In the 1979 to 1988, Posner was subject to Securities and Exchange Commission investigation and suit for his investment activities.
U. S. Fuel lost $4 million during 1982. The April 1983 Thistle slide forced U. S. Fuel to postpone its call back of 289 workers until July 1st. Survival of the company depended on a production figure of 20 tons per man shift. (Coal Age, Volume 88, number 6, June 1983, p. 33, "Coal in Brief, Utah Mudslide")
United States brought suit against Sharon Steel for it to clean up the Midvale smelter site. Opening arguments were heard on April 10, 1987. A week later, Sharon Steel filed for Chapter 11 bankruptcy. (United States v. Sharon Steel)
April 17, 1987
Sharon Steel declared Chapter 11 bankruptcy. (Mueller Industries, SEC Form 10K, 1993; Wall Street Journal, July 19, 1988, p. 10)
Posner pleaded "no contest" to the SEC charges and investigation, setting the stage for the reorganization of his Sharon Steel company.
December 30, 1988
United States Fuel Company laid off 66 miners because of reduced amounts of coal going to Nevada Power, and to the Intermountain Power Plant at Delta. The reduction would shut down King No. 6, leaving King No. 4 as the only operating mine of United States Fuel. Each of the mines used a continuous, longwall mining machine to produce its coal. (Salt Lake Tribune, December 24, 1988, p. 6B)
Mueller Industries/Arava Natural Resources
December 28, 1990
Sharon Steel was reorganized as Mueller Industries, a new corporation incorporated in Delaware for the purpose on October 31, 1990. Sharon Steel sold its steel business to Sharon Steel Specialties Company, retaining all of its other non-steel properties. The now-smaller Sharon Steel then merged with the new Mueller Industries, a name selected to reflect the now-dominant Mueller Brass interests. The new company's assets included all of the former Mueller Brass Company, along the assets of United States Fuel Company, Utah Railway Company, and all of the other former USSR&M mining properties and natural resource assets. All assets other than those of Mueller Brass were placed under the umbrella of a new company titled Arava Natural Resources Company, of which United States Fuel and Utah Railway were direct subsidiaries. (Mueller Industries, SEC Form 10K, 1993)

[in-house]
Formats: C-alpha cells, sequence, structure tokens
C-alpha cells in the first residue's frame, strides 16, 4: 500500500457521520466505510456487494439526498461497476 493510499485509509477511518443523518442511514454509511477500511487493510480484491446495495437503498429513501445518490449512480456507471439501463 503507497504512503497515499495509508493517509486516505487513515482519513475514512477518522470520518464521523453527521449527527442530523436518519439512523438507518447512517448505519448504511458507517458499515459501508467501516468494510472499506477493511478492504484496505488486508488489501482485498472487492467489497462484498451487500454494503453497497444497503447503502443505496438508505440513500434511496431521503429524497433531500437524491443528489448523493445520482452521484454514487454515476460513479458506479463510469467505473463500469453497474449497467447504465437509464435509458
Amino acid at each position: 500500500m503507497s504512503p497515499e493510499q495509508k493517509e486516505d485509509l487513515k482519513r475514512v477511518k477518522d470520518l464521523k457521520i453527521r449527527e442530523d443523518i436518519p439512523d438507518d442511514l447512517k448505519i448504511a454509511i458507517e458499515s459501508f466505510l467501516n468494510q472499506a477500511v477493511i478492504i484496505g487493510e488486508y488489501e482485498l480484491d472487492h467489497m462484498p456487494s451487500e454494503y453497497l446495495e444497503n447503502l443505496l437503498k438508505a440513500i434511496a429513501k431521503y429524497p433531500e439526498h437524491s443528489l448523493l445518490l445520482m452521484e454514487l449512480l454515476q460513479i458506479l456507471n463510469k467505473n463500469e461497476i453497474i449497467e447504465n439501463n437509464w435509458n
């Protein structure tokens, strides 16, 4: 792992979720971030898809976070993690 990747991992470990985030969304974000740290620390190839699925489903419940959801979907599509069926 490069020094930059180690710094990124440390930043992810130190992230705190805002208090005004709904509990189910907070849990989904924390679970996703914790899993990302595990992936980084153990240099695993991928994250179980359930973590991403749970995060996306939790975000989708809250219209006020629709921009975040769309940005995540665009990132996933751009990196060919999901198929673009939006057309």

United States Fuel Company stopped producing coal from its Hiawatha mine (King No. 4), the last of its operating coal mines. In 1994 the company completed negotiations to sell its 12,700 acres of coal property (10,000 owned and 2,700 leased), but by 1995 the sale was not yet completed. The sale was completed in 1997. (Mueller Industries, SEC Form 10K, 1995, 1996, and 1997)
Genesee and Wyoming, Incorporated
August 28, 2002
Mueller Industries sold its Utah Railway subsidiary to Genesee and Wyoming Inc. for $55.4 million. (Mueller Industries, SEC Form 10Q, 3rd Qtr. 2002)
DiBartolomeo, Kim. Mergers and Acquisitions.
McGinty, Park. Twilight of Fiduciary Duties: On the Need For Shareholder Self-Help in an Age of Formalistic Proceduralism
Mueller Industries. Form 10K annual reports to Securities and Exchange Commission. 1993 through 2002.
Sharon Steel Corp. v. Chase Manhattan Bank, N.A., United States Court of Appeals for the Second Circuit, Case 691 F.2d 1039, 1982
United States v. Sharon Steel Corp., District Court of Utah, Case No. C-86-0924, August 18, 1987
Watkins, Thayer. Summary of Benjamin Stein's License To Steal: The Network of Junk Bond Financiers.